I am weirdly passionate about self driving cars. I think they’re an inevitable part of the future, that will revolutionise the transport industry. With advancements in research and technology, this is almost an indisputable fact at this point. They will change the way everyone gets around, making travel safer and more convenient. What I’m really interested in though, is the way self driving cars will have an effect on us socially and culturally.

Imagine what you do in cars. Imagine what you don’t do in cars. Now imagine if all of that was to change. The integration of self driving cars will have a profound effect on what we do in cars, and the way we think about them.

It is projected by some, that if self driving cars are to become the norm, no one would own their own car. Cars could potentially run similar to an almost infinite number of taxis. With no one driving these taxis, the cost of getting from point a to point b would be so much cheaper than it currently is. This could completely change the lives of car enthusiasts, with car ownership and maintenance becoming just an expensive hobby.

Self driving cars also give independence and mobility to people that may not have it now. Disabled and elderly people who can not drive themselves, would be given the freedom that car transport entails, without the risks of something like public transport. This opens up a whole range of possibilities that are currently inaccessible to certain groups, such as access to employment and medical care. Also, we all know the risks of driving whilst drunk but self driving cars can eliminate that risk by taking the control of the car out of the hands of the drunk passengers.

Another interesting change could be to conversation in cars. We’ve all heard the dangers of talking on the phone while driving but some studies even say having conversation with a passenger in car may be just as distracting. In a self driving car you could have whatever conversations you want because you would no longer be required to focus on driving. In fact, you could do whatever you want. No longer would time be wasted in commute. This could potentially be reflect of the design of the car, such as in the case of the mercedes prototype with seat that swivel to face each other.

Overall, I think self driving cars will have a huge effect on society, in ways we probably can’t even begin to imagine. Self driving cars will even affect us in ways that aren’t directly related to driving. For example, what will be the most common form of ID if no one has a driver’s license in the future? What will the police do with the resources currently used to police our road? There are so many ways, big and small, that self driving cars will change our lives.

In order to further investigate the social and cultural effects of self driving cars, over the next month, I will be researching and writing an essay.

Currently most of the academic research surrounding self driving cars has been surrounding the ethical and economic consequences of this new technology being integrated. However, some academic articles I have found relevant to my research are ‘Self-driving cars will change cities’ by Roman Zakharenko and ‘The Social Life of Autonomous Cars’ by Barry Brown.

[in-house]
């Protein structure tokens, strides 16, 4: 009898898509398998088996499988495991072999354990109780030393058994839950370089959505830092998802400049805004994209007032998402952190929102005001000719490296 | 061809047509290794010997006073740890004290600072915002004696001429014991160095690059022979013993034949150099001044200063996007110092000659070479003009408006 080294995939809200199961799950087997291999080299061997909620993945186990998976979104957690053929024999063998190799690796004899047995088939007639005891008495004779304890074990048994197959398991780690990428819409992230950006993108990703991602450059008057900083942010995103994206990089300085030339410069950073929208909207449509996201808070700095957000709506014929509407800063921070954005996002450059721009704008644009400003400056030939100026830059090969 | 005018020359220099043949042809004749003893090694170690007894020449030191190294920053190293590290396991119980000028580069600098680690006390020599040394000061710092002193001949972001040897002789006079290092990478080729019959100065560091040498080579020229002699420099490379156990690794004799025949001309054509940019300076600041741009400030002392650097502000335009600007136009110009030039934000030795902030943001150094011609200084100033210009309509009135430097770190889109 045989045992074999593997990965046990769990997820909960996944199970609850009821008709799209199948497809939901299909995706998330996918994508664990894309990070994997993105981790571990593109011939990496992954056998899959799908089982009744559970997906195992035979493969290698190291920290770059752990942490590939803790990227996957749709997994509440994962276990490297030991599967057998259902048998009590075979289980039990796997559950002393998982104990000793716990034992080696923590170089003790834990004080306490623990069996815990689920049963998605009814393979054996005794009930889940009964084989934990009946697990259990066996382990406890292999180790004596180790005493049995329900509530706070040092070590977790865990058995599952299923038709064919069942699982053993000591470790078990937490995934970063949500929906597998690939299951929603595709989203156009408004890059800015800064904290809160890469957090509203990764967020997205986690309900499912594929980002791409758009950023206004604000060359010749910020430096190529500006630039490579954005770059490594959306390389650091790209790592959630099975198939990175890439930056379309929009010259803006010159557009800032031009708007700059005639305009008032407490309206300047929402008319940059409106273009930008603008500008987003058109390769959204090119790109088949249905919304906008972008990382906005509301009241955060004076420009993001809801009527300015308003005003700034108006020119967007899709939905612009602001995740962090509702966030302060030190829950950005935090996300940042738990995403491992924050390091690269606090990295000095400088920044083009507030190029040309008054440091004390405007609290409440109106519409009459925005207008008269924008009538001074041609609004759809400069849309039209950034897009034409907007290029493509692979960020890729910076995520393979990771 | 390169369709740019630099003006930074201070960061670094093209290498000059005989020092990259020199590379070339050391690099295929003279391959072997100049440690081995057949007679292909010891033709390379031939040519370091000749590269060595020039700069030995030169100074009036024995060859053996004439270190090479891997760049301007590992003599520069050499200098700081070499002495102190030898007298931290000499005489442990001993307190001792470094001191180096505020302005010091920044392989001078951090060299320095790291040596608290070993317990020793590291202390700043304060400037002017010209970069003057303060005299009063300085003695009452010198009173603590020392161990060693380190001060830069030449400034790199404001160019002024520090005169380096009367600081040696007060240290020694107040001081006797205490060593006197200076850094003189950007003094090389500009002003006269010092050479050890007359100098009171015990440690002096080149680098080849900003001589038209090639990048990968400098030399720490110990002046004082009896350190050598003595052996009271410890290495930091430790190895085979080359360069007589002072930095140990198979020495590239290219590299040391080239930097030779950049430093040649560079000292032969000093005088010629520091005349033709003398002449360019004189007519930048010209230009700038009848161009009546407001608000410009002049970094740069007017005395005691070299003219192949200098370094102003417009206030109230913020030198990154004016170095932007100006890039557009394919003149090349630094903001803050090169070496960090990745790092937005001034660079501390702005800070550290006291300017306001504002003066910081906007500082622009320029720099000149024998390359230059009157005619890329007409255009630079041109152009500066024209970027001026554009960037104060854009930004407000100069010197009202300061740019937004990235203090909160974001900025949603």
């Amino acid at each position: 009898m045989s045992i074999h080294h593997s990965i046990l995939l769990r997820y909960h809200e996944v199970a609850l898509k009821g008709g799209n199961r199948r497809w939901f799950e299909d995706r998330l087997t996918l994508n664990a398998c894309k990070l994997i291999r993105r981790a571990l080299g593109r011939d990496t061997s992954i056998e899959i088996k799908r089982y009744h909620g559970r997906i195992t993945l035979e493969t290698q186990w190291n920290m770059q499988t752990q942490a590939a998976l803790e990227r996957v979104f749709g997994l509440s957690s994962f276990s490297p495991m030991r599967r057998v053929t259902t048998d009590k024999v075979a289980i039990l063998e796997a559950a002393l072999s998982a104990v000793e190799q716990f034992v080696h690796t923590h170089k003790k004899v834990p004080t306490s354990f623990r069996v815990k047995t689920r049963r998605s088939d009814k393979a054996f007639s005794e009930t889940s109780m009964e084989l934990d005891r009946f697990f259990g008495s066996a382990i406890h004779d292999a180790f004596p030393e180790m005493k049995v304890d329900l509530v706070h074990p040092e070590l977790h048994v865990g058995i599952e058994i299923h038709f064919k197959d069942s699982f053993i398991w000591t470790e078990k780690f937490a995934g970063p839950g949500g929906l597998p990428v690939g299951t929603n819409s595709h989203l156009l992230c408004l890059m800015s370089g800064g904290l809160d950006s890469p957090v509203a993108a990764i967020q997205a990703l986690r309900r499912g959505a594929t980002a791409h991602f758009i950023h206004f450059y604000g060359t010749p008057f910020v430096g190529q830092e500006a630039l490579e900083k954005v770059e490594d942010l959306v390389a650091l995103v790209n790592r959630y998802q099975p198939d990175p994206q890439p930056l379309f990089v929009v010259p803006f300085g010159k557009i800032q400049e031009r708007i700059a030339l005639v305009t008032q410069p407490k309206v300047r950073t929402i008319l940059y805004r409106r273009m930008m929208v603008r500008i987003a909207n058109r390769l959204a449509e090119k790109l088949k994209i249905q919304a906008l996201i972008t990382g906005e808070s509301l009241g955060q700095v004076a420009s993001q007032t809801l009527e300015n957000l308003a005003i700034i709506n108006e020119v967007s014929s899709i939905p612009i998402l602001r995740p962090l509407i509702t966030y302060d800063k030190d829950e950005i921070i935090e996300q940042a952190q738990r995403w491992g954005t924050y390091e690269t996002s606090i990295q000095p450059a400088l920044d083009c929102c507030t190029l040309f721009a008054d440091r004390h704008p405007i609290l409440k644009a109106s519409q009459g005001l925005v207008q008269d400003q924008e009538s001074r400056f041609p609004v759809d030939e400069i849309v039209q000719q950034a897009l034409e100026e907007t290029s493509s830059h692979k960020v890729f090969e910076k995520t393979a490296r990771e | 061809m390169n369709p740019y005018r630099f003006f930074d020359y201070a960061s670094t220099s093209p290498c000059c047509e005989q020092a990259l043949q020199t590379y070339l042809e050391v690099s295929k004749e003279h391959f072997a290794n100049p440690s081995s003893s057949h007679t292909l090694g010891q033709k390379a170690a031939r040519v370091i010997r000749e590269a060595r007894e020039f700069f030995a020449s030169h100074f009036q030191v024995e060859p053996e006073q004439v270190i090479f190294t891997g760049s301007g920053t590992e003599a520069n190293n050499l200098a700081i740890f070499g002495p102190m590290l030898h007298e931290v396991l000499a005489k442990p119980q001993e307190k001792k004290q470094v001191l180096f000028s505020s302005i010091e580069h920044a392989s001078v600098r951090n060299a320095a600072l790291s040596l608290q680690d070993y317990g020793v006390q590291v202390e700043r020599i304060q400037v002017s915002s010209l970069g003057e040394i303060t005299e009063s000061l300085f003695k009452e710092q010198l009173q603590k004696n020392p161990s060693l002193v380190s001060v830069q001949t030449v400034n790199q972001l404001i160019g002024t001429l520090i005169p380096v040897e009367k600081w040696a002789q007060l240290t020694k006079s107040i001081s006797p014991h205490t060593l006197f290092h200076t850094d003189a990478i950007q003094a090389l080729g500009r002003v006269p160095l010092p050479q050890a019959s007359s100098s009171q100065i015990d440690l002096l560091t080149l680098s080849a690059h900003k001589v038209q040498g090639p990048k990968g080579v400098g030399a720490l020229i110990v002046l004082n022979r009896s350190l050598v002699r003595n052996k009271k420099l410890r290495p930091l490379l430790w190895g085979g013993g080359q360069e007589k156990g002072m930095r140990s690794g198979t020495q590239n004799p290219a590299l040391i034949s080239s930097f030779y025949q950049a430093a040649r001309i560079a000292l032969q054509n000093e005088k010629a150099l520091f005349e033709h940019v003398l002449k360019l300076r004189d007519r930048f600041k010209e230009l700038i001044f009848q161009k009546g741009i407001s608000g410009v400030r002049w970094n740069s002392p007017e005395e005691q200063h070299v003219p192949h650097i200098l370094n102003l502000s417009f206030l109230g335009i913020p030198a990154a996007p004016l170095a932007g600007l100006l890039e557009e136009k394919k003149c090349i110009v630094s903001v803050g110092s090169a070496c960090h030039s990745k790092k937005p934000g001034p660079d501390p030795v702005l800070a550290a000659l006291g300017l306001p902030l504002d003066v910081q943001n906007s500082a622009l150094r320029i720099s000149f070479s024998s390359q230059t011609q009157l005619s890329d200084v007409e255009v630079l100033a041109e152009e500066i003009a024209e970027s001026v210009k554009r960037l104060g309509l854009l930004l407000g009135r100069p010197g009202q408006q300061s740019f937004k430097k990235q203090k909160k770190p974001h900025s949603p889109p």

Week 10 – Continue research more in depth

Week 11 – Plan out essay

Week 12 – Write first draft

Week 13 – Finalise Essay


Brown, B. (2017) ‘The Social Life of Autonomous Cars’, Computer (00189162), 50(2), pp. 92–96. doi: 10.1109/MC.2017.59.

Chen, C. (2015) ‘What is the future of driverless cars?’, Christian Science Monitor, 15 November. Available at: http://www.csmonitor.com/Technology/2015/1115/What-is-the-future-of-driverless-cars (Accessed: 2 May 2017).

Kelion, L. (2015) ‘Could driverless cars own themselves?’, BBC News, 16 February. Available at: http://www.bbc.com/news/technology-30998361 (Accessed: 2 May 2017).

Manna, J. (2016) How autonomous vehicles can help reduce drunk driving, Launch Forth. Available at: https://launchforth.io/blog/post/how-autonomous-vehicles-can-help-reduce-drunk-driving/1998/ (Accessed: 2 May 2017).

Motavalli, J. (2015) ‘Automakers Rethink Seats for Self-Driving Cars’, The New York Times, 15 January. Available at: https://www.nytimes.com/2015/01/16/automobiles/automakers-rethink-seats-for-self-driving-cars.html (Accessed: 2 May 2017).

Munger, D. Driving skills deteriorate as conversation gets more difficult, Cognitive Daily. Available at: http://scienceblogs.com/cognitivedaily/2005/12/21/driving-skills-deteriorate-as/ (Accessed: 2 May 2017).

Nesnow, G. (2016) ‘50 mind-blowing implications of driverless cars’, Startup Grind, 12 September. Available at: https://medium.com/startup-grind/mind-blowing-driverless-future-fcc5197d509 (Accessed: 2 May 2017).

Polonetsky, J. (2016) ‘Self-Driving Cars: Transforming Mobility For The Elderly And People With Disabilities’, Huffington Post, 24 October. Available at: http://www.huffingtonpost.com/jules-polonetsky/selfdriving-cars-transfor_b_12545726.html (Accessed: 2 May 2017).

Zakharenko, R. (2016) ‘Self-driving cars will change cities’, Regional Science and Urban Economics, 61, pp. 26–37. doi: 10.1016/j.regsciurbeco.2016.09.003.